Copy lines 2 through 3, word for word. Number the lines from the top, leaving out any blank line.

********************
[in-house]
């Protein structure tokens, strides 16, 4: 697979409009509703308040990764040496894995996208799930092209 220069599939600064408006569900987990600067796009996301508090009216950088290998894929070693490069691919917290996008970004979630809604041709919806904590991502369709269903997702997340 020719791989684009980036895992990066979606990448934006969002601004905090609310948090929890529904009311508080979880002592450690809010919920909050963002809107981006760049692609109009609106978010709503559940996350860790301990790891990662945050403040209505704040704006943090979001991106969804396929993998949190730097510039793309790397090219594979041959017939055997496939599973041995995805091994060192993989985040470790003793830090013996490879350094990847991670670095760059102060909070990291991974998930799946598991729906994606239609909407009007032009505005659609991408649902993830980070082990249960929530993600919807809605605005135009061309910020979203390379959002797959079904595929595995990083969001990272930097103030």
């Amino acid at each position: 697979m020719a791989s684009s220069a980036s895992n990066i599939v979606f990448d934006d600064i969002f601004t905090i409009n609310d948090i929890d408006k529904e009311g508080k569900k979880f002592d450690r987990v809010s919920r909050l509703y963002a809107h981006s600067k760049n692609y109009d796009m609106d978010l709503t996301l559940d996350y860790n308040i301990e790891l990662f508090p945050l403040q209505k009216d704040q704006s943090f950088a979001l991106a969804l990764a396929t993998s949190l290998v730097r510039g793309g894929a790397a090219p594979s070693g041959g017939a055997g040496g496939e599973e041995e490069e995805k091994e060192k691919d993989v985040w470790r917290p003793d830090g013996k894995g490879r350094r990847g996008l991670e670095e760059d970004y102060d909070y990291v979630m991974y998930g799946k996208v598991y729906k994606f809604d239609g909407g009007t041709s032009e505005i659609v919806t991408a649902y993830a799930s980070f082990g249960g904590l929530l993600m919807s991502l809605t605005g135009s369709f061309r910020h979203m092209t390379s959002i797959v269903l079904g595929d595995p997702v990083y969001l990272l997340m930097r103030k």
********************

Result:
């Protein structure tokens, strides 16, 4: 697979409009509703308040990764040496894995996208799930092209 220069599939600064408006569900987990600067796009996301508090009216950088290998894929070693490069691919917290996008970004979630809604041709919806904590991502369709269903997702997340 020719791989684009980036895992990066979606990448934006969002601004905090609310948090929890529904009311508080979880002592450690809010919920909050963002809107981006760049692609109009609106978010709503559940996350860790301990790891990662945050403040209505704040704006943090979001991106969804396929993998949190730097510039793309790397090219594979041959017939055997496939599973041995995805091994060192993989985040470790003793830090013996490879350094990847991670670095760059102060909070990291991974998930799946598991729906994606239609909407009007032009505005659609991408649902993830980070082990249960929530993600919807809605605005135009061309910020979203390379959002797959079904595929595995990083969001990272930097103030």
């Amino acid at each position: 697979m020719a791989s684009s220069a980036s895992n990066i599939v979606f990448d934006d600064i969002f601004t905090i409009n609310d948090i929890d408006k529904e009311g508080k569900k979880f002592d450690r987990v809010s919920r909050l509703y963002a809107h981006s600067k760049n692609y109009d796009m609106d978010l709503t996301l559940d996350y860790n308040i301990e790891l990662f508090p945050l403040q209505k009216d704040q704006s943090f950088a979001l991106a969804l990764a396929t993998s949190l290998v730097r510039g793309g894929a790397a090219p594979s070693g041959g017939a055997g040496g496939e599973e041995e490069e995805k091994e060192k691919d993989v985040w470790r917290p003793d830090g013996k894995g490879r350094r990847g996008l991670e670095e760059d970004y102060d909070y990291v979630m991974y998930g799946k996208v598991y729906k994606f809604d239609g909407g009007t041709s032009e505005i659609v919806t991408a649902y993830a799930s980070f082990g249960g904590l929530l993600m919807s991502l809605t605005g135009s369709f061309r910020h979203m092209t390379s959002i797959v269903l079904g595929d595995p997702v990083y969001l990272l997340m930097r103030k």